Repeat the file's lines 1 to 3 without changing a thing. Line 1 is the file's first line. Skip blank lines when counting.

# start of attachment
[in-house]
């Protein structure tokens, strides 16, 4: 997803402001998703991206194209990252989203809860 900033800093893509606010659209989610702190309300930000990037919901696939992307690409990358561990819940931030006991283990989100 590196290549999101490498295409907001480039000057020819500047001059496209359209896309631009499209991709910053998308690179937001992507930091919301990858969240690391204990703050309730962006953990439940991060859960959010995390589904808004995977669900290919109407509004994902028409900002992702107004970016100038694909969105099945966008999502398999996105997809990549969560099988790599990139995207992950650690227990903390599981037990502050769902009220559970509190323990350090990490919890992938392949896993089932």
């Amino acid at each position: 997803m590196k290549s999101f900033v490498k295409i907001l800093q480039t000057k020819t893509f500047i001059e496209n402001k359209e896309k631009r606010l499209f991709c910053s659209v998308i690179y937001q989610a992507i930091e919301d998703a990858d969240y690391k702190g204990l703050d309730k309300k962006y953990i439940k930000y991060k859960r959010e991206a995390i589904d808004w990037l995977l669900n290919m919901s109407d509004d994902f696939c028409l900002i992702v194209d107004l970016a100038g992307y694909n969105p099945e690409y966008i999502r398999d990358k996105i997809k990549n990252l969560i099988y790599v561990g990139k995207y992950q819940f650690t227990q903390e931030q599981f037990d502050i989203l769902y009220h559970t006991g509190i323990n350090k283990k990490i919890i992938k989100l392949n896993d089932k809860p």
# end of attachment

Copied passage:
[in-house]
């Protein structure tokens, strides 16, 4: 997803402001998703991206194209990252989203809860 900033800093893509606010659209989610702190309300930000990037919901696939992307690409990358561990819940931030006991283990989100 590196290549999101490498295409907001480039000057020819500047001059496209359209896309631009499209991709910053998308690179937001992507930091919301990858969240690391204990703050309730962006953990439940991060859960959010995390589904808004995977669900290919109407509004994902028409900002992702107004970016100038694909969105099945966008999502398999996105997809990549969560099988790599990139995207992950650690227990903390599981037990502050769902009220559970509190323990350090990490919890992938392949896993089932």
């Amino acid at each position: 997803m590196k290549s999101f900033v490498k295409i907001l800093q480039t000057k020819t893509f500047i001059e496209n402001k359209e896309k631009r606010l499209f991709c910053s659209v998308i690179y937001q989610a992507i930091e919301d998703a990858d969240y690391k702190g204990l703050d309730k309300k962006y953990i439940k930000y991060k859960r959010e991206a995390i589904d808004w990037l995977l669900n290919m919901s109407d509004d994902f696939c028409l900002i992702v194209d107004l970016a100038g992307y694909n969105p099945e690409y966008i999502r398999d990358k996105i997809k990549n990252l969560i099988y790599v561990g990139k995207y992950q819940f650690t227990q903390e931030q599981f037990d502050i989203l769902y009220h559970t006991g509190i323990n350090k283990k990490i919890i992938k989100l392949n896993d089932k809860p």